Friday, January 8, 2010

Marriage At This Merry Age?

I realized my surprising stance on marriage last night. Well, not in general, but more as in...well, I don't know.

My friend Keith visited his hometown in Texas over the holidays. I asked him how it was and he told me, "It's kind of weird. It seems like everyone's married or in the army."

"Jesus, which side do you join in that war?" I remarked.

Then I thought about it and realized that my response seemed awkward even to me.

When I was younger, I was generally excited to get married in my mid-twenties like my parents did. I thought all this when I was a know, at the time when I thought that everyone moved out of their parents house by 21 and should be millionaires by 30.

In my teens, I corrected this philosophy when I realized just how stupid it is to plan out your life. I remember sitting in high school classrooms and my peers telling me their play-by-play lives. Having goals is one thing but talking about 10 years down the line as facts and not aspirations was very much...a tool thing to do. I recall one particular awkward conversation when a girl couldn't believe that I didn't have ages set for goals.

"I want to be married by 26, have my first kid at 28 and own my own veterinary hospital by 30," she told me.

"Yeah? Well, enjoy disappointment," I replied.

Another girl stepped in to defend her.

"Well, what's your plan, Jake?" the girl said, mildly annoyed and bitter with my cynicism.

"I want to move out of my parents house, travel a bunch and graduate college in my twenties. I'd like to write a book at some point. But I really just kind of see my twenties as another decade of fucking up."

"Those aren't good goals," the girl told me.

"Yeah, but watch me actually achieve them," I said.

So far, I have succeeded.

I think after living in a house with man-children for years, and hearing marriage referred to as the "M-word" like a bad word, my head probably went through a stunning change. Even in my early twenties, I had a very traditional American ideal system. I didn't plan on doing anything at a certain age, as I thought that would lead to stress and silliness, but I think that I may have just assumed things would turn out that way (I fall in love, get engaged, buy a house, get married, have kids, drink heavily and quietly). I thought things would somehow kind of just end up happening how I assumed they would happen as a kid. I wasn't betting on it or counting on it, but just thinking that things just might fall into place when I least expected it.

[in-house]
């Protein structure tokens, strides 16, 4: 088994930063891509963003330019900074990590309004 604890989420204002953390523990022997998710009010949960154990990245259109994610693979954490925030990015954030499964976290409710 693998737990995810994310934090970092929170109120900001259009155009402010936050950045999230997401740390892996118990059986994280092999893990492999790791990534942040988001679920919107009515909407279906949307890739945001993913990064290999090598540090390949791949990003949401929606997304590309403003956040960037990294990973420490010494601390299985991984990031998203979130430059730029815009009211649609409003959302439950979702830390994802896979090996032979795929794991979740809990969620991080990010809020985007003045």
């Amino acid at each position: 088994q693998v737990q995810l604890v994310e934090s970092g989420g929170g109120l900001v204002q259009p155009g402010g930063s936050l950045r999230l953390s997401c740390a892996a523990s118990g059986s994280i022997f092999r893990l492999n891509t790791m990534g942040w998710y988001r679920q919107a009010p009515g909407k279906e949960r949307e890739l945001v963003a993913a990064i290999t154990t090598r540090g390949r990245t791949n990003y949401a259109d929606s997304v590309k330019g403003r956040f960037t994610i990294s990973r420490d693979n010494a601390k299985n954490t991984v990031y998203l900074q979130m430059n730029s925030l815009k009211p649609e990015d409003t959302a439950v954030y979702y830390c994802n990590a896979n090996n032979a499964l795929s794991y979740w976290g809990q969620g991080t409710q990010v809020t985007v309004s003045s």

Now, I can't even fathom getting married. Well, not right now, I can't. Not anytime soon. I feel like I still have a lot of wild adventures in me before I settle down (not just to a person, but to a place or a career). I'd like to get married one day, definitely, as I very much enjoy the idea of the institution of marriage. I like the idea of Sunday brunches, kids sports and, well, the obvious whole building a life with someone.

But, for right now, I feel like it's asking an elementary school student if he's excited to graduate high school one day. I feel like I would just stare blankly and say, "Well, yeah, one day and it'll be really cool when I do, but it's so far away."

Where the opinion ends and the jokes begins, I'm not sure. Maybe everything always seems five years away to me. When I was 20, I thought, "Yeah, I might be engaged or married by 25." Now, this year, I'll be turning 25 and I think, "Yeah, I might be engaged or married by 30."

And, now that I'm in my mid-twenties, I can't even understand young marriages. When I find out that two people in their late teens or early twenties are getting married, it hits my head like the most complex math problem. I stutter, "What...but...they...huh?" I think about how I could barely function as a human being then and being able to drink legally didn't help. It's a balance of "Why would they do that?" and "How are they so responsible?" It's a battle of confusion vs. respect.

On the eve of my 20th birthday, my father told me that my life would be changing soon and he mentioned it because he was excited for me and thought I would be excited. He said, "Who knows? In ten years, you may have a career. In five years, you may have a wife." I didn't fear marriage or finding a career at the time, but I had a general fear of adulthood. So, naturally, I laid on my bedroom floor and listened to records for the rest of the night, calming myself down.

Thankfully, among my friends, the married couples are still definitely and totally the minority. They seem happy and I love being around them, but I'm just thankful I'm not yet attending weddings where someone asks me why I'm not wearing a ring. At some point, if movies and television shows have taught me anything, it's that going to weddings as a single person because awkward at some point. Right now, it's a lot of fun and I'm excited for them and their happiness.

But I say all this as a sharpshooter from the back of the church.

1 comment:

James said...

Good points. In high school, I ran with a crew of four guys. Two are now married and one is probably close to getting engaged. I'm the last one standing. It's nice.